The San Francisco Chronicle reported Monday that Penn is expected back this week. He wasn’t there for the first of three sessions when the Raiders will focus on the third preseason game at Dallas. It’s the last meaningful exhibition, with players down on the depth chart expected to populate the preseason finale versus Seattle.

Penn doesn’t necessarily need to play in a preseason game to prep for the Sept. 10 regular-season opener at Tennessee, but it could help.

Head coach Jack Del Rio wouldn’t address Penn’s status, or whether there’s a deadline for him to report and be ready for the regular season.

The Raiders have managed with Marshall Newhouse on the left and Vadal Alexander on the right. The pair has fared well, though the line will be significantly stronger with Penn back and a Newhouse/Alexander competition on the right.

Raiders general manager Reggie McKenzie made it clear weeks ago that the Raiders wouldn’t talk contract until a player reports. Penn preferred a contract get done before showing up. Weeks were lost to that impasse.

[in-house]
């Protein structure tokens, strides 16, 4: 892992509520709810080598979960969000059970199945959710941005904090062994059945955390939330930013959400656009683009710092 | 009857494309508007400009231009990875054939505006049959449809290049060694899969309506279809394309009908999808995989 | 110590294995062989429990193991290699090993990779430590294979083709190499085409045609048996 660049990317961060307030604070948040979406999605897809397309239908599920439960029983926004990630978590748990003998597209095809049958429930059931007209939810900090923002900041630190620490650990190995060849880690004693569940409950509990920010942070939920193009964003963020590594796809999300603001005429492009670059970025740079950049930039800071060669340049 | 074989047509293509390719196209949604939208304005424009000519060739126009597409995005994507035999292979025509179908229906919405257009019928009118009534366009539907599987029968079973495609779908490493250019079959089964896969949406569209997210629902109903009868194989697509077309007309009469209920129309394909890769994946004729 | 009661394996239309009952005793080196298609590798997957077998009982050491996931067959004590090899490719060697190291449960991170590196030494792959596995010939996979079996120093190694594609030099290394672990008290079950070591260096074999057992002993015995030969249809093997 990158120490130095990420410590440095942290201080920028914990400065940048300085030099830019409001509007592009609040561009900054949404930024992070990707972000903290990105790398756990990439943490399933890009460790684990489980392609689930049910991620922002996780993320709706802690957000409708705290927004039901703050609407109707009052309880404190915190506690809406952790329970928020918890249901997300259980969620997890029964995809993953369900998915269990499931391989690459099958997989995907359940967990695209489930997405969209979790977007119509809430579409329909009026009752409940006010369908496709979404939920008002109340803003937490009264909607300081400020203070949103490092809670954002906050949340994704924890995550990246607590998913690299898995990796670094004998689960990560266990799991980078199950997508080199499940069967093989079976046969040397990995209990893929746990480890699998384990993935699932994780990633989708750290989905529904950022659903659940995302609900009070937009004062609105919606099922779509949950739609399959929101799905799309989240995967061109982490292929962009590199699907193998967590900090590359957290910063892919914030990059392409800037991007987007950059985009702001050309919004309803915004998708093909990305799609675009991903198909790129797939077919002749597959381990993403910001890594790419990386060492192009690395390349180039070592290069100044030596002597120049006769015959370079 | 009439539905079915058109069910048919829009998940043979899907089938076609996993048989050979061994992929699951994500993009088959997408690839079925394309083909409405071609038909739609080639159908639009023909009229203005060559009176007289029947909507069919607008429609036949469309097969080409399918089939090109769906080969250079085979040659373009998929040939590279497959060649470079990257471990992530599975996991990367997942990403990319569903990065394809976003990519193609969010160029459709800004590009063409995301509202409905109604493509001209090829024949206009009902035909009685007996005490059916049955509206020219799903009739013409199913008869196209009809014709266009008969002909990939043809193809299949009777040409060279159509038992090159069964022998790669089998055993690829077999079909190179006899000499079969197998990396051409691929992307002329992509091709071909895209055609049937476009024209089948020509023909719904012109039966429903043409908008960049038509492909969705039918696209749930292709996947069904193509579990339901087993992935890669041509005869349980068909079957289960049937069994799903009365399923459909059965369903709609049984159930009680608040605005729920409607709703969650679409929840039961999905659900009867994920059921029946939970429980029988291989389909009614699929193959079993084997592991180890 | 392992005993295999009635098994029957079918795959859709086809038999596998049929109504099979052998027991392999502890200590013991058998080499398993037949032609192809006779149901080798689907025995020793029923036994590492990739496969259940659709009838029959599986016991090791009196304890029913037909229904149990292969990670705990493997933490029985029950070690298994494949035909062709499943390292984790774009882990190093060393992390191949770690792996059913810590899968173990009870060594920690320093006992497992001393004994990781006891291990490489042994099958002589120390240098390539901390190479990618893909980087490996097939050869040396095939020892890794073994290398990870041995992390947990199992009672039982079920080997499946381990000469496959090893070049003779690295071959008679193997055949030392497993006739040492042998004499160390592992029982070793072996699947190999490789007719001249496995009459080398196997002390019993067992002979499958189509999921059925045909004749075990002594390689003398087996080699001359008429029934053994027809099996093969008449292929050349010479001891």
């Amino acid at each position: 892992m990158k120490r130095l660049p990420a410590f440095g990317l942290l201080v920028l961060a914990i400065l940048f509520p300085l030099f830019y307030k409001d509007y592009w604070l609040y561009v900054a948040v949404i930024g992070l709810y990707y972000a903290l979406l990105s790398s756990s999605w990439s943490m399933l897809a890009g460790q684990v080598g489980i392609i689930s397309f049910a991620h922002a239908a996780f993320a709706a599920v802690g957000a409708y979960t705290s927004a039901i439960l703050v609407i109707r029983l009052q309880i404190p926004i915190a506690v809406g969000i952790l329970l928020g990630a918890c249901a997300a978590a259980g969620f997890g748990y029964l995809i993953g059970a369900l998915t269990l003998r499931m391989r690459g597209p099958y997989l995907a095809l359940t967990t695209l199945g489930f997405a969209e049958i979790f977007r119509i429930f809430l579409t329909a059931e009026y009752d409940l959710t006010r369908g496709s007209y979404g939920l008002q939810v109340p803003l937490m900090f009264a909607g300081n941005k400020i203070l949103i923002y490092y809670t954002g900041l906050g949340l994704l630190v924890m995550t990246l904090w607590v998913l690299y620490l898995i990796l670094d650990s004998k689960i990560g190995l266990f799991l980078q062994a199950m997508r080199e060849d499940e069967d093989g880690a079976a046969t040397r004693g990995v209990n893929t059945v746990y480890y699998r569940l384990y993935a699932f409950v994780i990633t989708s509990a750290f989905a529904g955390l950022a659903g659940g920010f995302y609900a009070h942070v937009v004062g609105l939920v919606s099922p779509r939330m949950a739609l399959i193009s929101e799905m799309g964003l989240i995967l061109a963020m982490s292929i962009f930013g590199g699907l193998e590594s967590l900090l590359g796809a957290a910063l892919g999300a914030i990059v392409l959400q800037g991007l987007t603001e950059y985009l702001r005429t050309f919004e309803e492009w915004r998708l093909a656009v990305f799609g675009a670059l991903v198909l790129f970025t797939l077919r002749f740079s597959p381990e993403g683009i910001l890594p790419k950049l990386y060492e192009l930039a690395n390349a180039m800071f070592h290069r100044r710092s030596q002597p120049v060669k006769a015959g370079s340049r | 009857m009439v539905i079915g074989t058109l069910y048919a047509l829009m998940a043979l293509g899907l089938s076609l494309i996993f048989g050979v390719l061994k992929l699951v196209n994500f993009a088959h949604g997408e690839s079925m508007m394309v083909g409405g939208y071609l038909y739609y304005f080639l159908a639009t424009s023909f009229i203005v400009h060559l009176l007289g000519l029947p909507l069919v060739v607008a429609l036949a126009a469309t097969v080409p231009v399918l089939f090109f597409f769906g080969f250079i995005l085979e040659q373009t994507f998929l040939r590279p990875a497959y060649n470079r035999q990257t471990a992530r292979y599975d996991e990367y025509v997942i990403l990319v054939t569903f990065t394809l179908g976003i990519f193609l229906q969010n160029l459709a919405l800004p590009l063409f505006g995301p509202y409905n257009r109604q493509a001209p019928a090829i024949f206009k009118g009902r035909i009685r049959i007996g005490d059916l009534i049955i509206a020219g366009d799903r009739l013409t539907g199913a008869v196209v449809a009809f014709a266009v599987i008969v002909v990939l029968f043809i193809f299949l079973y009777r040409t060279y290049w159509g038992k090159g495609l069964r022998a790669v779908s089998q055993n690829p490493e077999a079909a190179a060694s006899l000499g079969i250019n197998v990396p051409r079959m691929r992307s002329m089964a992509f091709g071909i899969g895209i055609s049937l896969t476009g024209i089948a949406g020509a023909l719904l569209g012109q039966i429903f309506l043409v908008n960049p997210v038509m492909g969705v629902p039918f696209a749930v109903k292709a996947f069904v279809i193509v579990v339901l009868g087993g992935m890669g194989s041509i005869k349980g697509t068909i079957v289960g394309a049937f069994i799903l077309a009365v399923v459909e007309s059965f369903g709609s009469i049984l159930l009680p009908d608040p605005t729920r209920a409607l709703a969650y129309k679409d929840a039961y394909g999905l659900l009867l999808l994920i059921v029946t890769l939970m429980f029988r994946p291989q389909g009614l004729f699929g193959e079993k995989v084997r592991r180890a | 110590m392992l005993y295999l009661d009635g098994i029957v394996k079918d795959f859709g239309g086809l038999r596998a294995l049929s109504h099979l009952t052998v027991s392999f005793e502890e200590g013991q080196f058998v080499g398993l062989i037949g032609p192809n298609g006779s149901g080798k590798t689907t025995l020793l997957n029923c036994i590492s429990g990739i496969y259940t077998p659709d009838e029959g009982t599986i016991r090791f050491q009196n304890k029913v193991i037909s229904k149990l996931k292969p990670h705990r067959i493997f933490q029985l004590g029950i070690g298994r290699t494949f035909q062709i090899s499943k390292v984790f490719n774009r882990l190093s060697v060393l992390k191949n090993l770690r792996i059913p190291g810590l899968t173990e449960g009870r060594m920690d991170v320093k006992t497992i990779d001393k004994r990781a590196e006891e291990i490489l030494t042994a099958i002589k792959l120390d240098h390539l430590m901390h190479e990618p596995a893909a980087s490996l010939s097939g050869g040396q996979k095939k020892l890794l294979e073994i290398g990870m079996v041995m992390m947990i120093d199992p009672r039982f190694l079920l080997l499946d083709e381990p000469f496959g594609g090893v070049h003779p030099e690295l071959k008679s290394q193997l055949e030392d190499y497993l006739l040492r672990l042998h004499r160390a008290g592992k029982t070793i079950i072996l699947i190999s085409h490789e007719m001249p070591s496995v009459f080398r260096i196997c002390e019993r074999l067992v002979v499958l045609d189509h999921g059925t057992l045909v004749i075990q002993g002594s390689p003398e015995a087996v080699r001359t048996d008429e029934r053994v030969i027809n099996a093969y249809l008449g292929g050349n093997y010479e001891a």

Quarterback Derek Carr hopes it will end soon, and that Penn will come back to the team.

“It would obviously mean a lot, if that’s what he chooses to do,” Carr said. “He’s our teammate. We want all our teammates here. We want to work hard together. We want to be together and joke together. It’s more than just football. We want to be there in his life, with him.

"It would mean a lot. Obviously, I would love it.”

If McGregor beats Mayweather, Raiders may move to Dublin

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AP

If McGregor beats Mayweather, Raiders may move to Dublin

So Las Vegas’ army of legal books are in a moderate panic because they are so overexposed with Conor McGregor bets. Apparently, other than the Maloof brothers, they can’t scare up any Mayweather money at all.

Maybe this is the secret reason Mark Davis has declared publicly that the Raiders intend to colonize Los Angeles.

The latest evidence of the books’ distress is this Big Lead headline, which subtly hints, “Vegas Sportsbooks Are Exposed Like Never Before, Will Be Decimated if Conor McGregor Beats Floyd Mayweather.”